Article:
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Florida Institute of Education

Welcome to SEEDS

Standards-based Educational Experiences Delivery System 

SEEDS at a Glance

SEEDS (Standards-based Educational Experiences Delivery System), with a structured reading focus, is a volunteer program designed to increase the number of critical oral language and literacy skills young children experience. This is done by having SEEDS volunteers work with small groups of children for twenty minutes twice a week using a wide variety of books over an extended period of time. Each SEEDS session includes reading a children's book aloud and asking open-ended questions related to the content of the book. These experiences support and expand the skills children learn in the classroom under the leadership of the teacher.

Volunteers are encouraged to have several back-and-forth conversations with each child. Interactions with the volunteers and with the materials and activities give children additional face-to-face time with an adult, enabling them to participate and learn in a more personal way.

The SEEDS curriculum kit includes 29 weekly self-contained packets. Each packet contains a children's book, activities related to the children's book, and materials needed to implement each activity. SEEDs activities specifically address the language, vocabulary, and mathematics skills children need to become successful learners.

SEEDS Volunteers

  • Use SEEDS packets to plan and implement literacy-related activities
  • Read the book aloud and ask questions about the book
  • Engage children in conversations using the activity cards and materials

seeds documents - did you know interactions with skilled adult readers help develop children's reading and language skills

SEEDS Training

SEEDS three-hour training is designed to support volunteers as they implement the SEEDS program. Volunteers learn to use strategies designed to increase children's literacy and language experiences through interactive read-alouds, small-group strategies, and in-depth volunteer-child and child-child interactions.

Topics Covered

  • Identifying children to participate in the SEEDS program
  • Setting up an implementation area with appropriate size table and chairs for adults and children
  • Preparation and planning for weekly SEEDS implementation for each session by reviewing the children's book, reviewing the read-aloud questions, and reviewing the materials needed to implement Session 1 or Session 2 cards
  • Practice using self-contained SEEDS packets to organize and implement activities including reading the book aloud, introducing vocabulary words using children-friendly definitions, and asking open-ended and connection questions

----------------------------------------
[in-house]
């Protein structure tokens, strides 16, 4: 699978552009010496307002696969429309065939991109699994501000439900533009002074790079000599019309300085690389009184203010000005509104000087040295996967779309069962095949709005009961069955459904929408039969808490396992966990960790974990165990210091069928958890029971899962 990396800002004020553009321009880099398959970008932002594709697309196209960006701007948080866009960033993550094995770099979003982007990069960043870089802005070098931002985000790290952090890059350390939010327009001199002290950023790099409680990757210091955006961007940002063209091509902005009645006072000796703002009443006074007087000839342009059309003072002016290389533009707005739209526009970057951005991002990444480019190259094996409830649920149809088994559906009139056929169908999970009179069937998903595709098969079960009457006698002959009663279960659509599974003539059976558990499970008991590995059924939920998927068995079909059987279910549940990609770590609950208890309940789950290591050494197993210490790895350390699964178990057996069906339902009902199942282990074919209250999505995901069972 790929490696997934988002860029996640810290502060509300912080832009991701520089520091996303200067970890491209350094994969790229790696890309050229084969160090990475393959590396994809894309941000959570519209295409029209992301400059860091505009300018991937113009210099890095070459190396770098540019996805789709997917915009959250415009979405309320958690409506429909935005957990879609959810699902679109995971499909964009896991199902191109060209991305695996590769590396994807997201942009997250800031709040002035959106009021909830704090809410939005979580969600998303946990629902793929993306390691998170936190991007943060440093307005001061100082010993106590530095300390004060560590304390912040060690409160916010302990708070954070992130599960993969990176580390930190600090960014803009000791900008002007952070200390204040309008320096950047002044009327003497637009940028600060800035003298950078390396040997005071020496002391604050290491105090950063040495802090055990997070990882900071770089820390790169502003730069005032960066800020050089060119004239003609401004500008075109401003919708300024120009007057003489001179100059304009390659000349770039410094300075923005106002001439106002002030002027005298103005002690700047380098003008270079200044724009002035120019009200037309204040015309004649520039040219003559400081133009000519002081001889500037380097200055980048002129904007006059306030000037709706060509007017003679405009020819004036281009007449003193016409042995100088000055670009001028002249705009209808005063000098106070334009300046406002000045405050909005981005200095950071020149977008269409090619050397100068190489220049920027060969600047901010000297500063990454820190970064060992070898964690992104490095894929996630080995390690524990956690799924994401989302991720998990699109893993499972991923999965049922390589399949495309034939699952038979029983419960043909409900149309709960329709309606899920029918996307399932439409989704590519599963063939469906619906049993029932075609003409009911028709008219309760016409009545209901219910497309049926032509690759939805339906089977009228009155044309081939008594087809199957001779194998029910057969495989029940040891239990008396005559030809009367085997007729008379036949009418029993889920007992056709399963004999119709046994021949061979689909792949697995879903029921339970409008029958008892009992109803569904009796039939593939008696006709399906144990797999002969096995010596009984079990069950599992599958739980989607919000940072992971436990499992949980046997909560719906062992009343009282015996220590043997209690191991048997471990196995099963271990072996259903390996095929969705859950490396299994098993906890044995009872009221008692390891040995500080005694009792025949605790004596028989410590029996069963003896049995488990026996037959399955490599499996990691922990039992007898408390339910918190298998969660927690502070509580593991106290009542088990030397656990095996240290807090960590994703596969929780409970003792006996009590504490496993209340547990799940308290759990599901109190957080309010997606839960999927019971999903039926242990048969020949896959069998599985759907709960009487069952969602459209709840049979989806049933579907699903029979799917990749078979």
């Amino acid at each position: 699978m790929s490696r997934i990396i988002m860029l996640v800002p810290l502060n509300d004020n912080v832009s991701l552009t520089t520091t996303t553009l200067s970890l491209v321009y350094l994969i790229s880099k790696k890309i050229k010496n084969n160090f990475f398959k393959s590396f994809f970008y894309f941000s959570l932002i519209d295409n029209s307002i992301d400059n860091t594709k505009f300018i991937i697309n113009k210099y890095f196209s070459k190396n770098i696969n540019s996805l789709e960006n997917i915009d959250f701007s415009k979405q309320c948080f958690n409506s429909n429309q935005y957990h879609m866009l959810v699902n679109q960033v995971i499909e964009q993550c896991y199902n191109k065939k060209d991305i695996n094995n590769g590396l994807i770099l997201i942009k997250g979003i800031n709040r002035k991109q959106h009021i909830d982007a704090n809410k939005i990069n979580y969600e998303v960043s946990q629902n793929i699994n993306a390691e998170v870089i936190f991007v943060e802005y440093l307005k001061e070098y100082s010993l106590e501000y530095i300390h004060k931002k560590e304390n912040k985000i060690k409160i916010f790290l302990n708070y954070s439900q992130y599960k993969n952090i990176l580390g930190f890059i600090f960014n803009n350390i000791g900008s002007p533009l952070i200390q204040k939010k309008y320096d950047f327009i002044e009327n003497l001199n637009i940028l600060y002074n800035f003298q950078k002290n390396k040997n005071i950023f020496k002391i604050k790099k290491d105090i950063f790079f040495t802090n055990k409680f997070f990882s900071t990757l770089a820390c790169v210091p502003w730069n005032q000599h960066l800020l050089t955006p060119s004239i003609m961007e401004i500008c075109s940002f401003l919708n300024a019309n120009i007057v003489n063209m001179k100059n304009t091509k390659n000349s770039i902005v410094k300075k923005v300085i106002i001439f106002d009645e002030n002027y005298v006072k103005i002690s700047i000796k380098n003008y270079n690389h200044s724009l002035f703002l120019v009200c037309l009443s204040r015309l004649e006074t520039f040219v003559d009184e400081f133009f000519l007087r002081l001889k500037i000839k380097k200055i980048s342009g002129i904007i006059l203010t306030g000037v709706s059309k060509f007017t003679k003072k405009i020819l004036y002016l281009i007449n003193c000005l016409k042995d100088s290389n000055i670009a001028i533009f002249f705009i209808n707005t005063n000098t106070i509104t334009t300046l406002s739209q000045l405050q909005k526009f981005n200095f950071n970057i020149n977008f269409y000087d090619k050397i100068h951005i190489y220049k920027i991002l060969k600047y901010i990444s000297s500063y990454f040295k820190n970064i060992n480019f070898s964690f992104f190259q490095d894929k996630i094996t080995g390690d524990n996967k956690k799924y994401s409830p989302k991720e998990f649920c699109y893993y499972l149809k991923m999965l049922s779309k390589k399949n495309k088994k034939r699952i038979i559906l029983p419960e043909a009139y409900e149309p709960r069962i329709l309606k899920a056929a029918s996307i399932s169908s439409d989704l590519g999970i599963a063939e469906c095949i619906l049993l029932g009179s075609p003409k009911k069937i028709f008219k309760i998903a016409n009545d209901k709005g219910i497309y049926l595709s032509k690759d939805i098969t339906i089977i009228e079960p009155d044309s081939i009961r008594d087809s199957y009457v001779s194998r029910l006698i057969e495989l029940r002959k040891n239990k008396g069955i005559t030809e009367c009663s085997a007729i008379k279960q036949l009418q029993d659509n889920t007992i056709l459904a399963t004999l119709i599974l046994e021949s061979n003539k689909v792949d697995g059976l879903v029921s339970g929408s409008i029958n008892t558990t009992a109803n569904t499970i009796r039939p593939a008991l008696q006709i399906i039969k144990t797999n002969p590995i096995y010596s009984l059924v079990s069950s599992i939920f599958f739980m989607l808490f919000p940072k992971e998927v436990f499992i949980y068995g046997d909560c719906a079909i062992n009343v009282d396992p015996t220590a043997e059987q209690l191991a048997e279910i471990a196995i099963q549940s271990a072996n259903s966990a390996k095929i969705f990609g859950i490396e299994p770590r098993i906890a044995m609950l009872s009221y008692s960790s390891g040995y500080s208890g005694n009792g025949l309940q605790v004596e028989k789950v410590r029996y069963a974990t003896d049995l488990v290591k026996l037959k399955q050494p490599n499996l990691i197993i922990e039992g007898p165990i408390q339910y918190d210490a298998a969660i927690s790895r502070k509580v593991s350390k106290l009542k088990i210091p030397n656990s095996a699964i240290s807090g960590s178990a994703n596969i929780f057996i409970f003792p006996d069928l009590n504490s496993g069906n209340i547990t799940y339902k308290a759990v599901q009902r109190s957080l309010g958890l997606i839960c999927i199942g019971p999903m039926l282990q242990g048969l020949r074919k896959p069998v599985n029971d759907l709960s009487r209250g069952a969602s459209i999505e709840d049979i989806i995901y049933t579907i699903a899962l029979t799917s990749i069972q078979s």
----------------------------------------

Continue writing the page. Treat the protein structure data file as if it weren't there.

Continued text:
• Encouraging verbal exchanges and interactions during the activity times; conducting a back-and-forth conversation and prompting children to clarify or expand their responses
  • Interacting with children in a positive way
  • When, how, and what to communicate with the teacher


Interactions with the volunteers and with the SEEDS reading materials and activities give children additional face-to-face time with an adult, enabling them to participate and learn in a more personal way.

  • Many children living in low-income neighborhoods enter kindergarten with a significant learning gap as compared to their more affluent peers. This gap in learning is typically linked to an opportunity gap.
  • Regularly reading to children in small groups with guided questions and opportunities to discuss what they are reading is a way to increase children's learning time and provides a way to lessen the "opportunity gap" by strengthening both their language and vocabulary skills.
  • Regular read-aloud sessions using a wide variety of books over an extended period of time helps to overcome the word gap - the massive differences in heard vocabulary during the first five years of life.
  • Children who receive additional one-on-one interactions with caring adults demonstrate more significant improvement in their language and literacy skills and their social development.

SEEDS was implemented as part of a study of the Early Literacy and Language Model (ELLM) in a county in southwest Florida. The ELLM/SEEDS program was effective in improving the emergent literacy ability and language development of three- and four-year-old children based on norm-referenced early literacy assessment scores. All gains in the measured abilities were statistically significant, and all effect sizes were large enough to attribute the children's gains to their participation in the ELLM/SEEDS program. SEEDS has also been implemented in Duval, Alachua, and Flagler as part of United Way's multi-county effort to strengthen the literacy skills of young children.